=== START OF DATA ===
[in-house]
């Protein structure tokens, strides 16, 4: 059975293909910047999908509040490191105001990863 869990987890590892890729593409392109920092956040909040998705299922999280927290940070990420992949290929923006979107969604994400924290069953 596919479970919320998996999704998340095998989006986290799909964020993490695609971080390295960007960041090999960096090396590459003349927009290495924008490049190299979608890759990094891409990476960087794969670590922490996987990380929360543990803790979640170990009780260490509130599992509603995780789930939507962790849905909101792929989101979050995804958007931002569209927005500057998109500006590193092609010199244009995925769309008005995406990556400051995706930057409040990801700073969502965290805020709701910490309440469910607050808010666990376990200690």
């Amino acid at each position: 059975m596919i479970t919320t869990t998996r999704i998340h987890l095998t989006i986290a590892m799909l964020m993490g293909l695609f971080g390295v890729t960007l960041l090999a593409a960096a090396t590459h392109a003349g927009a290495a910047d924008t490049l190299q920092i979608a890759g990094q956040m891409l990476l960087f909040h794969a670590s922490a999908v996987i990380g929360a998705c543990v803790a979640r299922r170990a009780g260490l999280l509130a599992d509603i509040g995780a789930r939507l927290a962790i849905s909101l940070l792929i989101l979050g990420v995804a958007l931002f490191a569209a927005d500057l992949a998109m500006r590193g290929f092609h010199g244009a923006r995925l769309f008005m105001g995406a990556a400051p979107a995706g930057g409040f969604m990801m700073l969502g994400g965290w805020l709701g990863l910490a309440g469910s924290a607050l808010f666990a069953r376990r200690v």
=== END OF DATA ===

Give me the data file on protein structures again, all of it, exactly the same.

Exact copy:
[in-house]
């Protein structure tokens, strides 16, 4: 059975293909910047999908509040490191105001990863 869990987890590892890729593409392109920092956040909040998705299922999280927290940070990420992949290929923006979107969604994400924290069953 596919479970919320998996999704998340095998989006986290799909964020993490695609971080390295960007960041090999960096090396590459003349927009290495924008490049190299979608890759990094891409990476960087794969670590922490996987990380929360543990803790979640170990009780260490509130599992509603995780789930939507962790849905909101792929989101979050995804958007931002569209927005500057998109500006590193092609010199244009995925769309008005995406990556400051995706930057409040990801700073969502965290805020709701910490309440469910607050808010666990376990200690």
């Amino acid at each position: 059975m596919i479970t919320t869990t998996r999704i998340h987890l095998t989006i986290a590892m799909l964020m993490g293909l695609f971080g390295v890729t960007l960041l090999a593409a960096a090396t590459h392109a003349g927009a290495a910047d924008t490049l190299q920092i979608a890759g990094q956040m891409l990476l960087f909040h794969a670590s922490a999908v996987i990380g929360a998705c543990v803790a979640r299922r170990a009780g260490l999280l509130a599992d509603i509040g995780a789930r939507l927290a962790i849905s909101l940070l792929i989101l979050g990420v995804a958007l931002f490191a569209a927005d500057l992949a998109m500006r590193g290929f092609h010199g244009a923006r995925l769309f008005m105001g995406a990556a400051p979107a995706g930057g409040f969604m990801m700073l969502g994400g965290w805020l709701g990863l910490a309440g469910s924290a607050l808010f666990a069953r376990r200690v």